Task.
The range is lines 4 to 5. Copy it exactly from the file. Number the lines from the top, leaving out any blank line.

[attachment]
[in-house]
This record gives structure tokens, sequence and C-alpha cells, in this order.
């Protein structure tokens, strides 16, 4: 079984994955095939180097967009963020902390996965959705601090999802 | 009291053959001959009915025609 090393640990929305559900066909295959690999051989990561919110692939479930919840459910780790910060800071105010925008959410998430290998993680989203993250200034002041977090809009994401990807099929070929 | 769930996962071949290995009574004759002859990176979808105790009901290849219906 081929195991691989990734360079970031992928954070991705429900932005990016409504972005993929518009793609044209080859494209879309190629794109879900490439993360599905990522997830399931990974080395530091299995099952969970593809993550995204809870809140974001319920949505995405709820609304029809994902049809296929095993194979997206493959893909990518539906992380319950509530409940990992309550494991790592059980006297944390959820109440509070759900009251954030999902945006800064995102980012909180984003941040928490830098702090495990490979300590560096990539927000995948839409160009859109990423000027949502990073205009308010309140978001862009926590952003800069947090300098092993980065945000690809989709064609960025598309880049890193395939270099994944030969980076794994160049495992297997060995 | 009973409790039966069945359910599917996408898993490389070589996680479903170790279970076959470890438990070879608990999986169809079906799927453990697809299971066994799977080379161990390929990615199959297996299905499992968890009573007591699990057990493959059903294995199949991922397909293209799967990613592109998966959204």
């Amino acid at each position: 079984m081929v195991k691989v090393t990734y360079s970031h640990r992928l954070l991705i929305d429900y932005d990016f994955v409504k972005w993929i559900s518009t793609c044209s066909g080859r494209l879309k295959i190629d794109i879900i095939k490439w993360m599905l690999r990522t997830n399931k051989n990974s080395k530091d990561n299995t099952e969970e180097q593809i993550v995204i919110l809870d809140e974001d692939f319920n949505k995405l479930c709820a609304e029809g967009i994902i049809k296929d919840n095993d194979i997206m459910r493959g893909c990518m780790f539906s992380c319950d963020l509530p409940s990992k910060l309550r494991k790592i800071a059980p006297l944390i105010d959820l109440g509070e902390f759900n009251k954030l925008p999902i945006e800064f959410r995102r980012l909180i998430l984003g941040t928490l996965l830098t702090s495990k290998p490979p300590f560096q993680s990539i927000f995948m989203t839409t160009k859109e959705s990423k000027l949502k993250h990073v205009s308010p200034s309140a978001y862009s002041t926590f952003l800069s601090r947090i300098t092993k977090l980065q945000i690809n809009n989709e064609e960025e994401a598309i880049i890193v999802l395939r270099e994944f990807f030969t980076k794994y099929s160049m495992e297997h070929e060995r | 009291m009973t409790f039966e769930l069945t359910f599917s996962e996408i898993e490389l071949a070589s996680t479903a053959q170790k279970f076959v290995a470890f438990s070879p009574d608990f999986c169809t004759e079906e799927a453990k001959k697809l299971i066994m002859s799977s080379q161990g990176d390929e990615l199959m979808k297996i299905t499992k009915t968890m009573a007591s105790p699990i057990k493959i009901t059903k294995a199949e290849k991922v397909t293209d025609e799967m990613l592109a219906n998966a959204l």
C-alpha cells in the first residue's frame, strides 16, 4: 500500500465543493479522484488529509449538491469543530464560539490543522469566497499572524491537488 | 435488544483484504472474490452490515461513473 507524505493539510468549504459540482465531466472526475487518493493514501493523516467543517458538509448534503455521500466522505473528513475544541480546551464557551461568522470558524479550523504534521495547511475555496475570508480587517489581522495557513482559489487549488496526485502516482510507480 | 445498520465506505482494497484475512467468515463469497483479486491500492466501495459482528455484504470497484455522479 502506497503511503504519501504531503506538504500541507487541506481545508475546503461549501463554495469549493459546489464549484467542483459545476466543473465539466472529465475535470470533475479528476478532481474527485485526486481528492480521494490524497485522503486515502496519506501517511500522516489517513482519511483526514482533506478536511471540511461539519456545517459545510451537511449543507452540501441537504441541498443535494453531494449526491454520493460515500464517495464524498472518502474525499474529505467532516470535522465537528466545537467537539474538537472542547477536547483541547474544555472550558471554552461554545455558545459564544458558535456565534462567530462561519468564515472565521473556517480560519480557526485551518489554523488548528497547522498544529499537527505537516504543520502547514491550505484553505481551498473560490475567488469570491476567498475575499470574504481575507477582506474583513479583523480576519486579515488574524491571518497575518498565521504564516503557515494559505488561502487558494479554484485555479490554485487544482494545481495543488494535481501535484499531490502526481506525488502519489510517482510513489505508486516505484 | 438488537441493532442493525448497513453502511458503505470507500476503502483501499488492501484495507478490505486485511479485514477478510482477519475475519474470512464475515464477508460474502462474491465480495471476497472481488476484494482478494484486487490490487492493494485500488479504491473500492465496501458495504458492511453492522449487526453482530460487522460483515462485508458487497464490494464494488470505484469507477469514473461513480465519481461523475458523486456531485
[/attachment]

């Amino acid at each position: 079984m081929v195991k691989v090393t990734y360079s970031h640990r992928l954070l991705i929305d429900y932005d990016f994955v409504k972005w993929i559900s518009t793609c044209s066909g080859r494209l879309k295959i190629d794109i879900i095939k490439w993360m599905l690999r990522t997830n399931k051989n990974s080395k530091d990561n299995t099952e969970e180097q593809i993550v995204i919110l809870d809140e974001d692939f319920n949505k995405l479930c709820a609304e029809g967009i994902i049809k296929d919840n095993d194979i997206m459910r493959g893909c990518m780790f539906s992380c319950d963020l509530p409940s990992k910060l309550r494991k790592i800071a059980p006297l944390i105010d959820l109440g509070e902390f759900n009251k954030l925008p999902i945006e800064f959410r995102r980012l909180i998430l984003g941040t928490l996965l830098t702090s495990k290998p490979p300590f560096q993680s990539i927000f995948m989203t839409t160009k859109e959705s990423k000027l949502k993250h990073v205009s308010p200034s309140a978001y862009s002041t926590f952003l800069s601090r947090i300098t092993k977090l980065q945000i690809n809009n989709e064609e960025e994401a598309i880049i890193v999802l395939r270099e994944f990807f030969t980076k794994y099929s160049m495992e297997h070929e060995r | 009291m009973t409790f039966e769930l069945t359910f599917s996962e996408i898993e490389l071949a070589s996680t479903a053959q170790k279970f076959v290995a470890f438990s070879p009574d608990f999986c169809t004759e079906e799927a453990k001959k697809l299971i066994m002859s799977s080379q161990g990176d390929e990615l199959m979808k297996i299905t499992k009915t968890m009573a007591s105790p699990i057990k493959i009901t059903k294995a199949e290849k991922v397909t293209d025609e799967m990613l592109a219906n998966a959204l």
C-alpha cells in the first residue's frame, strides 16, 4: 500500500465543493479522484488529509449538491469543530464560539490543522469566497499572524491537488 | 435488544483484504472474490452490515461513473 507524505493539510468549504459540482465531466472526475487518493493514501493523516467543517458538509448534503455521500466522505473528513475544541480546551464557551461568522470558524479550523504534521495547511475555496475570508480587517489581522495557513482559489487549488496526485502516482510507480 | 445498520465506505482494497484475512467468515463469497483479486491500492466501495459482528455484504470497484455522479 502506497503511503504519501504531503506538504500541507487541506481545508475546503461549501463554495469549493459546489464549484467542483459545476466543473465539466472529465475535470470533475479528476478532481474527485485526486481528492480521494490524497485522503486515502496519506501517511500522516489517513482519511483526514482533506478536511471540511461539519456545517459545510451537511449543507452540501441537504441541498443535494453531494449526491454520493460515500464517495464524498472518502474525499474529505467532516470535522465537528466545537467537539474538537472542547477536547483541547474544555472550558471554552461554545455558545459564544458558535456565534462567530462561519468564515472565521473556517480560519480557526485551518489554523488548528497547522498544529499537527505537516504543520502547514491550505484553505481551498473560490475567488469570491476567498475575499470574504481575507477582506474583513479583523480576519486579515488574524491571518497575518498565521504564516503557515494559505488561502487558494479554484485555479490554485487544482494545481495543488494535481501535484499531490502526481506525488502519489510517482510513489505508486516505484 | 438488537441493532442493525448497513453502511458503505470507500476503502483501499488492501484495507478490505486485511479485514477478510482477519475475519474470512464475515464477508460474502462474491465480495471476497472481488476484494482478494484486487490490487492493494485500488479504491473500492465496501458495504458492511453492522449487526453482530460487522460483515462485508458487497464490494464494488470505484469507477469514473461513480465519481461523475458523486456531485